Computer Engineering Department, Bilkent University
12
Balanced Partitioning

In the rest of the analysis, assume that all input permutations
are equally likely.
This is only to gain some intuition
 We cannot make this assumption for average case analysis
 We will revisit this assumption later


Also, assume that all input elements are distinct.

What is the probability that H-PARTITION returns a split
that is more balanced than 0.1-to-0.9?
CS 473 – Lecture 6
Cevdet Aykanat and Mustafa Ozdal
Computer Engineering Department, Bilkent University
13
Balanced Partitioning
Reminder: H-PARTITION will place the pivot in the right partition
unless the pivot is the smallest element in the arrays.
Question: If the pivot selected is the mth smallest value (1 < m ≤ n) in
the input array, what is the size of the left region after partitioning?
1
q
there are m-1 elements
less than the pivot
CS 473 – Lecture 6
n
pivot is placed in
the right region
q = m-1
Cevdet Aykanat and Mustafa Ozdal
Computer Engineering Department, Bilkent University
14
Balanced Partitioning
Question: What is the probability that the pivot selected is the
mth smallest value in the array of size n?
1/n
(since all input permutations are equally likely)
Question: What is the probability that the left partition returned
by H-PARTITION has size m, where 1 < m < n?
1/n
(due to the answers to the previous 2 questions)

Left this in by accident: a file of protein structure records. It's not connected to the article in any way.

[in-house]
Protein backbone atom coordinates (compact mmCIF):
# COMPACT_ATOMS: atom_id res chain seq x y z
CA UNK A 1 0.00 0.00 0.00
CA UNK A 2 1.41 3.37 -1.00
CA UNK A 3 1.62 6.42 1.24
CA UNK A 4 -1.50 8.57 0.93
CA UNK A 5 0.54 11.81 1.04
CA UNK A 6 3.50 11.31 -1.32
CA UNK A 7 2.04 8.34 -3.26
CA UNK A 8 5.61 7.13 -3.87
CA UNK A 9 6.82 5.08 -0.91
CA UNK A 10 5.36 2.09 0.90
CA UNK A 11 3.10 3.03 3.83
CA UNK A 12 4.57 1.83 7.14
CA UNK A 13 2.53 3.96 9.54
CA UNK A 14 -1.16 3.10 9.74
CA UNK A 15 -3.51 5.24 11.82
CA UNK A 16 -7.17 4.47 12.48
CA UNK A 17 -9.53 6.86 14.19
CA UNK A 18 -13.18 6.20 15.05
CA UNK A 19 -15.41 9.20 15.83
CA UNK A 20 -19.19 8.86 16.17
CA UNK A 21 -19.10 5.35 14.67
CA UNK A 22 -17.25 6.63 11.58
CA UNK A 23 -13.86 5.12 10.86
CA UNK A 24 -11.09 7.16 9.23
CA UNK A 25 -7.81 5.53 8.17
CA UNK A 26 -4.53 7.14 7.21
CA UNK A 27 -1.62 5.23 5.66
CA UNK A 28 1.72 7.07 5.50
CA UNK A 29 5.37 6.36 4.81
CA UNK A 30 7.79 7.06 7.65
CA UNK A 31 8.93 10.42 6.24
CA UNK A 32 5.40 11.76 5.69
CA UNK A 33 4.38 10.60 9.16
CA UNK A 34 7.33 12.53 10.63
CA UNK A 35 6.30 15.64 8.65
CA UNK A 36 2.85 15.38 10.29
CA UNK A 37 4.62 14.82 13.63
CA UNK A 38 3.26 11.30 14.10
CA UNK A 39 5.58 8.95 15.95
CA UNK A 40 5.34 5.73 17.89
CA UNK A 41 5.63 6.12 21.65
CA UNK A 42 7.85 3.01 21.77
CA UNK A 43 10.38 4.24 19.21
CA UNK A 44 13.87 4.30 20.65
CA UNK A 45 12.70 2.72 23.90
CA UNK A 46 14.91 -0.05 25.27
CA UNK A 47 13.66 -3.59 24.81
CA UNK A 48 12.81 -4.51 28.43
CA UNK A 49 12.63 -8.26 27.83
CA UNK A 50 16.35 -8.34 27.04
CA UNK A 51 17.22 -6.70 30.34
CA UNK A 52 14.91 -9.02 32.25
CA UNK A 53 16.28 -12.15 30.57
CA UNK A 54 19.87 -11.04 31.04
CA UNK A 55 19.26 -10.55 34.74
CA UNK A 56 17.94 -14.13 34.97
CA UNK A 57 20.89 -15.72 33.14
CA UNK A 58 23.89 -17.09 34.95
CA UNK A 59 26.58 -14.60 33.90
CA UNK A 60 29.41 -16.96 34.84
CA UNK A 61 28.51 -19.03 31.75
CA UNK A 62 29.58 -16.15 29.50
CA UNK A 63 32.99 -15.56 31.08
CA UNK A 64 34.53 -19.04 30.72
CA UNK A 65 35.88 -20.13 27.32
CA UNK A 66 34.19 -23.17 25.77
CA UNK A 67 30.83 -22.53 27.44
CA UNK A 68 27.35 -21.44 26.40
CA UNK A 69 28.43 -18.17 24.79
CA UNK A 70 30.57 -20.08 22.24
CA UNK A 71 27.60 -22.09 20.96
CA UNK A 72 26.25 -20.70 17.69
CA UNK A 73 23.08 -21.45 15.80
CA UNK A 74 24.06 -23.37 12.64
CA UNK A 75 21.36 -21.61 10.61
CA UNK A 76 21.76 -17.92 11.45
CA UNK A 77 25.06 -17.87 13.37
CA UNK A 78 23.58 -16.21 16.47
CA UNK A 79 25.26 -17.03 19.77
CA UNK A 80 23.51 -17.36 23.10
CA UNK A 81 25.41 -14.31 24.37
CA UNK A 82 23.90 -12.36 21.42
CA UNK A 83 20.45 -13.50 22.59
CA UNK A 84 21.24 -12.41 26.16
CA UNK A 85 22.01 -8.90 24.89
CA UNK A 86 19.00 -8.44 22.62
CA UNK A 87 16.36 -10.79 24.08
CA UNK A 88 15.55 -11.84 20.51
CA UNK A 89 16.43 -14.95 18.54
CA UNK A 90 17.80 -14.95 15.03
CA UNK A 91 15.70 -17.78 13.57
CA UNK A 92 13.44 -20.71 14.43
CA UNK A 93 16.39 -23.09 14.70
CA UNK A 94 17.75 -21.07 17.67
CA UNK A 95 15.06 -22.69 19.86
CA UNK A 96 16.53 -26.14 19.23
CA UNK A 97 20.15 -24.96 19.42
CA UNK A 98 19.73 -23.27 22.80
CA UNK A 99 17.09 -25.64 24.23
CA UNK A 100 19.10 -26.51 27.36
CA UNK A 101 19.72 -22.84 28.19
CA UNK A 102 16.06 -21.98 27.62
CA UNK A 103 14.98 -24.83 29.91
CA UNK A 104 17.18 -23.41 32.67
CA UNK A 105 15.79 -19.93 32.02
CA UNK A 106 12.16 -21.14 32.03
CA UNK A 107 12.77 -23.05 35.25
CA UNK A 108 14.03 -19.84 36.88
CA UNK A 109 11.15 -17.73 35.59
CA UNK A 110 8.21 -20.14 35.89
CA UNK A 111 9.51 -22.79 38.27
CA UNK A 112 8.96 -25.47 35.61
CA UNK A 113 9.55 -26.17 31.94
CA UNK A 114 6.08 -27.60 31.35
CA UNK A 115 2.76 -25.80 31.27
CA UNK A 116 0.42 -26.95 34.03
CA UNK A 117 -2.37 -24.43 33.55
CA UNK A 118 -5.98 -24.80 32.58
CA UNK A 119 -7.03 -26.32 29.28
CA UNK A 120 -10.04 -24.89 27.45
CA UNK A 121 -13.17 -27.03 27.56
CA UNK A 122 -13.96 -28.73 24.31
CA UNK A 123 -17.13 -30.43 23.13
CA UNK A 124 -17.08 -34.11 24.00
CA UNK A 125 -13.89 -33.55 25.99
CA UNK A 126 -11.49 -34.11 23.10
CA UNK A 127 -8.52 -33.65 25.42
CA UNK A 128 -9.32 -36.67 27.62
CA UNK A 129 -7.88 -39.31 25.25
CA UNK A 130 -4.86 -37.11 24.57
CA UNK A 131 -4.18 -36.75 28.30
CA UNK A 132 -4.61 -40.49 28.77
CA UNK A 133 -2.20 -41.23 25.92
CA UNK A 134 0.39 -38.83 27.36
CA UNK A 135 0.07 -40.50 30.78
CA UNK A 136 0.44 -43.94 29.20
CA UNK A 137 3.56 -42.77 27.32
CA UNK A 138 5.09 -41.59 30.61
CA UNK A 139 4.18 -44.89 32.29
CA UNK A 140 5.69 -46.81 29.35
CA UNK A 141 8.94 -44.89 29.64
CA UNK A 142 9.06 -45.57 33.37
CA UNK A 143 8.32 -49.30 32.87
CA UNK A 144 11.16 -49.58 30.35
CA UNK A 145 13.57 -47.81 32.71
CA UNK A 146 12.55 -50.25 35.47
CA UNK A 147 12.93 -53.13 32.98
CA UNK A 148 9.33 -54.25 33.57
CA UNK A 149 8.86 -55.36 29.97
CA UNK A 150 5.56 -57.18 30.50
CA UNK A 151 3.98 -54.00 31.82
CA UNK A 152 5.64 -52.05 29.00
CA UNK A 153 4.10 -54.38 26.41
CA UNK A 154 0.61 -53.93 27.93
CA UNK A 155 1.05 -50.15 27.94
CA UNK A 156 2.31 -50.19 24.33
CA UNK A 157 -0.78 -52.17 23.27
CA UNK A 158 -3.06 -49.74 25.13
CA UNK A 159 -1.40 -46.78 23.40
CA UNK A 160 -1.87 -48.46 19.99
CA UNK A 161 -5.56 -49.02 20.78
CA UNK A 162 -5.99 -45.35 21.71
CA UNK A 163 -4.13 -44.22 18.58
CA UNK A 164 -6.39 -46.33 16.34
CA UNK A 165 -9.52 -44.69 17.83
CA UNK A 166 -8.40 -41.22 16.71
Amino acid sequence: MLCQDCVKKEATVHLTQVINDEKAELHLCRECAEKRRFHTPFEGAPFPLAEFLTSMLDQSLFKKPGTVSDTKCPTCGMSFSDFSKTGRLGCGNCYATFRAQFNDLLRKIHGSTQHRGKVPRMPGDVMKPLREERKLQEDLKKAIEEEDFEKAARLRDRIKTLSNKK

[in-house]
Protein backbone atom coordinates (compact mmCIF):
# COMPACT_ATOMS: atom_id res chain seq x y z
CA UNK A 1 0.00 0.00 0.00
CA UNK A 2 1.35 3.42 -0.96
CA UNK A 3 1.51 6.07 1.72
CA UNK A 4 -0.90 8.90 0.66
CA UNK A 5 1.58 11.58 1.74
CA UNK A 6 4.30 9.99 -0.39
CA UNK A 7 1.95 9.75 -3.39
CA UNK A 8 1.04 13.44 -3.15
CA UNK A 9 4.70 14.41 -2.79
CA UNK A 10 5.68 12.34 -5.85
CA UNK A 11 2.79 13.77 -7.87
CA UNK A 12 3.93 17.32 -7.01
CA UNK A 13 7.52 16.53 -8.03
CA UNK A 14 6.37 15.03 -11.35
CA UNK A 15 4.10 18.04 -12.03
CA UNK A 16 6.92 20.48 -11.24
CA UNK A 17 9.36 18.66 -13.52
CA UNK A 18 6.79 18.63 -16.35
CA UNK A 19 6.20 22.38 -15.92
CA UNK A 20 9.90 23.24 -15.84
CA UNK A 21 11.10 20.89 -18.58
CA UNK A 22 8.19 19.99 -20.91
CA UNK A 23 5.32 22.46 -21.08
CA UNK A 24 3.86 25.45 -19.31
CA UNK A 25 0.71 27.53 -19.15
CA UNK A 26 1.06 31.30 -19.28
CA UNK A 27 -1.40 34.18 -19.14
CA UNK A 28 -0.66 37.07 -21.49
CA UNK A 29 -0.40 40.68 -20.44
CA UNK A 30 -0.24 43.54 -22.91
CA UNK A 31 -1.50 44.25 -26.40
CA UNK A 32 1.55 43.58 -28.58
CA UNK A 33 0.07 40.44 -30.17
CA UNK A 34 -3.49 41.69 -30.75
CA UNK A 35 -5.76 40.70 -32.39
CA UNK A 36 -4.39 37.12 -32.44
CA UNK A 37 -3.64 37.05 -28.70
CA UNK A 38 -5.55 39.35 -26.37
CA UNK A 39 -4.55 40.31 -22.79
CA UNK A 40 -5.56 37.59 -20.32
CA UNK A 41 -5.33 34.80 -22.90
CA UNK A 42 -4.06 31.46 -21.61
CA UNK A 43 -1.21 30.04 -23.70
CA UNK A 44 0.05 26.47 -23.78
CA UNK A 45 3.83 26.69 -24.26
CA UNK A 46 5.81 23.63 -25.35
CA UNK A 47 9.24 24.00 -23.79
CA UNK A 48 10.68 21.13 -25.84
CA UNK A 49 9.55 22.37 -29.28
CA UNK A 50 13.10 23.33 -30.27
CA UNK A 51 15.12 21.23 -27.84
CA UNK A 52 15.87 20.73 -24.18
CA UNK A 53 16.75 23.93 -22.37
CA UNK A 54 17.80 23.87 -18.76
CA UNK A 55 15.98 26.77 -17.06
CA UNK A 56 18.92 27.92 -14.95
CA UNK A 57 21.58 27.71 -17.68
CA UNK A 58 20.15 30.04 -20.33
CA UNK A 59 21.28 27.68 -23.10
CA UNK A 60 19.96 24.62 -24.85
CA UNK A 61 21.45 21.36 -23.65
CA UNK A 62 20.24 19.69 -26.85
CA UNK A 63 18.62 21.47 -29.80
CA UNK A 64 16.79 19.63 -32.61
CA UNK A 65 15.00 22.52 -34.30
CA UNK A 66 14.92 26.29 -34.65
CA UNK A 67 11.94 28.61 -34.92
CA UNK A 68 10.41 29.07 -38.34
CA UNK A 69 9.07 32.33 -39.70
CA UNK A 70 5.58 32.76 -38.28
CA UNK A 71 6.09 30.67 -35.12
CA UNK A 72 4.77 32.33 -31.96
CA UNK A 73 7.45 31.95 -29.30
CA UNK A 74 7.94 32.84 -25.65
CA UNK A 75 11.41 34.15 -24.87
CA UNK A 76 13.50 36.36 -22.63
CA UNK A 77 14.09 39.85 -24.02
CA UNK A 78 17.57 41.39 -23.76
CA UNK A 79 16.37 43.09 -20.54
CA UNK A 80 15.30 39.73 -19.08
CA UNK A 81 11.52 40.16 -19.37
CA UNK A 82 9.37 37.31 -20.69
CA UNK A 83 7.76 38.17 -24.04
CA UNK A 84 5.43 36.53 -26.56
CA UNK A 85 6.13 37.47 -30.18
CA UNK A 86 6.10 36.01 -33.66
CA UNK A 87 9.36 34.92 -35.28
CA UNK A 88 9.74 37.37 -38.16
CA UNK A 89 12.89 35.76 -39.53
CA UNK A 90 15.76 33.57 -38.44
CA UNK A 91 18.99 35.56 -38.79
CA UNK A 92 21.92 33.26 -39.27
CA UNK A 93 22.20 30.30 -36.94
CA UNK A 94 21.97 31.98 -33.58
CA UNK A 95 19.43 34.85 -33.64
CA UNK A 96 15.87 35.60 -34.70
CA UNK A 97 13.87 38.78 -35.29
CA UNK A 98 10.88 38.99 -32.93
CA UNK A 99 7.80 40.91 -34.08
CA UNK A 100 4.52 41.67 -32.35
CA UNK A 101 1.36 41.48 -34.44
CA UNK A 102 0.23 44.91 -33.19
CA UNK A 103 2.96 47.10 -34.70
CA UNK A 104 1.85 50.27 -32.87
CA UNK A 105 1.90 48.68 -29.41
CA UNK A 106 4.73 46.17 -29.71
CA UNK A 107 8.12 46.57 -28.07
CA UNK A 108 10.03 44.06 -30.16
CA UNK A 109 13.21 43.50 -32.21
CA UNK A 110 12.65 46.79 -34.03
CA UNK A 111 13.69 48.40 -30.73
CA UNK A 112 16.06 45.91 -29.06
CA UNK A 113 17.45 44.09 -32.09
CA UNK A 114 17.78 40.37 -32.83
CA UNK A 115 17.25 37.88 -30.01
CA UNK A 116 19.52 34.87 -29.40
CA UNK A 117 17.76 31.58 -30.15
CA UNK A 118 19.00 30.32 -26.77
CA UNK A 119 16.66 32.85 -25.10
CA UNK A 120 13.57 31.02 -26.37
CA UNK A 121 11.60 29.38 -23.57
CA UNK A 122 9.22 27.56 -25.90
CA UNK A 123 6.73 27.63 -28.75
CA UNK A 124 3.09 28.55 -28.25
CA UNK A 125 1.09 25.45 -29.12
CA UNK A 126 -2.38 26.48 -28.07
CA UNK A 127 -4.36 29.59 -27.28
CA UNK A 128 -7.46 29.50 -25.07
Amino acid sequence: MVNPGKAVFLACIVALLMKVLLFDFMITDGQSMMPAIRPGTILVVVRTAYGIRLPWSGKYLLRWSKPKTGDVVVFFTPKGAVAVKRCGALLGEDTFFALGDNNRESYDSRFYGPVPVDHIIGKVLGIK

CS 473 – Lecture 6
Cevdet Aykanat and Mustafa Ozdal
Computer Engineering Department, Bilkent University
15
Balanced Partitioning
Question: What is the probability that H-PARTITION
returns a split that is more balanced than 0.1-to-0.9?
1
0.1n
0.9n
n
The partition boundary will be in this region
for a more balanced split than 0.1-to-0.9
Probability =
≈ 0.8 for large n
CS 473 – Lecture 6
Cevdet Aykanat and Mustafa Ozdal
Computer Engineering Department, Bilkent University
16
Balanced Partitioning

The probability that H-PARTITION yields a split that is
more balanced than 0.1-to-0.9 is 80% on a random array.

Let Pα> be the probability that H-PARTITION yields a
split more balanced than α-to-(1-α), where 0 < α ≤ 0.5

Repeat the analysis to generalize the previous result
CS 473 – Lecture 6
Cevdet Aykanat and Mustafa Ozdal
Computer Engineering Department, Bilkent University
17
Balanced Partitioning
Question: What is the probability that H-PARTITION
returns a split that is more balanced than α-to-(1-α)?
1
αn
(1-α)n
n
The partition boundary will be in this region
for a more balanced split than αn-to-(1-α)n
Probability =
≈ (1-2α) for large n
CS 473 – Lecture 6
Cevdet Aykanat and Mustafa Ozdal
Computer Engineering Department, Bilkent University
18
Balanced Partitioning

We found Pα> = 1 - 2α
Examples: P0.1> = 0.8

P0.01> = 0.98
Hence, H-PARTITION produces a split
 more
balanced than a
 0.1-to-0.9 split 80% of the time
 0.01-to-0.99 split 98% of the time
 less balanced than a
 0.1-to-0.9 split 20% of the time
 0.01-to-0.99 split 2% of the time
CS 473 – Lecture 6
Cevdet Aykanat and Mustafa Ozdal
Computer Engineering Department, Bilkent University
19
Intuition for the Average Case

Assumption: All permutations are equally likely

Only for intuition; we’ll revisit this assumption later

Unlikely: Splits always the same way at every level

Expectation:
Some splits will be reasonably balanced
Some splits will be fairly unbalanced

Average case: A mix of good and bad splits
Good and bad splits distributed randomly thru the tree
CS 473 – Lecture 6
Cevdet Aykanat and Mustafa Ozdal
Computer Engineering Department, Bilkent University
20
Intuition for the Average Case

Assume for intuition: Good and bad splits occur in